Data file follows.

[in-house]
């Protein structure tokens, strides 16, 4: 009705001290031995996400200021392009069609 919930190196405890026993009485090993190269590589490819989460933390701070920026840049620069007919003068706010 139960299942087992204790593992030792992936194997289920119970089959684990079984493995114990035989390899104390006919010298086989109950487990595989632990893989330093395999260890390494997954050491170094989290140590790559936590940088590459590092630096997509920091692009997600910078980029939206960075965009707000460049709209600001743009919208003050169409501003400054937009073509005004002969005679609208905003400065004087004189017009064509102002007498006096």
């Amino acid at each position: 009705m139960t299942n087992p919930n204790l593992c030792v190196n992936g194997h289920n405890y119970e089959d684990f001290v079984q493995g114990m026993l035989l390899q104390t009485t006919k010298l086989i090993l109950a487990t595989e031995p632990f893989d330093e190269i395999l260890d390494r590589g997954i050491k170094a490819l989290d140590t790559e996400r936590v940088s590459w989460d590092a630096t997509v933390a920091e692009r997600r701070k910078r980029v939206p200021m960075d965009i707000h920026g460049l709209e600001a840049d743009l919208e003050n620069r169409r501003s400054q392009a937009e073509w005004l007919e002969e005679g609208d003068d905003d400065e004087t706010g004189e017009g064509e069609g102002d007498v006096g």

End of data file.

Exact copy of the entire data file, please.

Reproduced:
[in-house]
């Protein structure tokens, strides 16, 4: 009705001290031995996400200021392009069609 919930190196405890026993009485090993190269590589490819989460933390701070920026840049620069007919003068706010 139960299942087992204790593992030792992936194997289920119970089959684990079984493995114990035989390899104390006919010298086989109950487990595989632990893989330093395999260890390494997954050491170094989290140590790559936590940088590459590092630096997509920091692009997600910078980029939206960075965009707000460049709209600001743009919208003050169409501003400054937009073509005004002969005679609208905003400065004087004189017009064509102002007498006096």
């Amino acid at each position: 009705m139960t299942n087992p919930n204790l593992c030792v190196n992936g194997h289920n405890y119970e089959d684990f001290v079984q493995g114990m026993l035989l390899q104390t009485t006919k010298l086989i090993l109950a487990t595989e031995p632990f893989d330093e190269i395999l260890d390494r590589g997954i050491k170094a490819l989290d140590t790559e996400r936590v940088s590459w989460d590092a630096t997509v933390a920091e692009r997600r701070k910078r980029v939206p200021m960075d965009i707000h920026g460049l709209e600001a840049d743009l919208e003050n620069r169409r501003s400054q392009a937009e073509w005004l007919e002969e005679g609208d003068d905003d400065e004087t706010g004189e017009g064509e069609g102002d007498v006096g």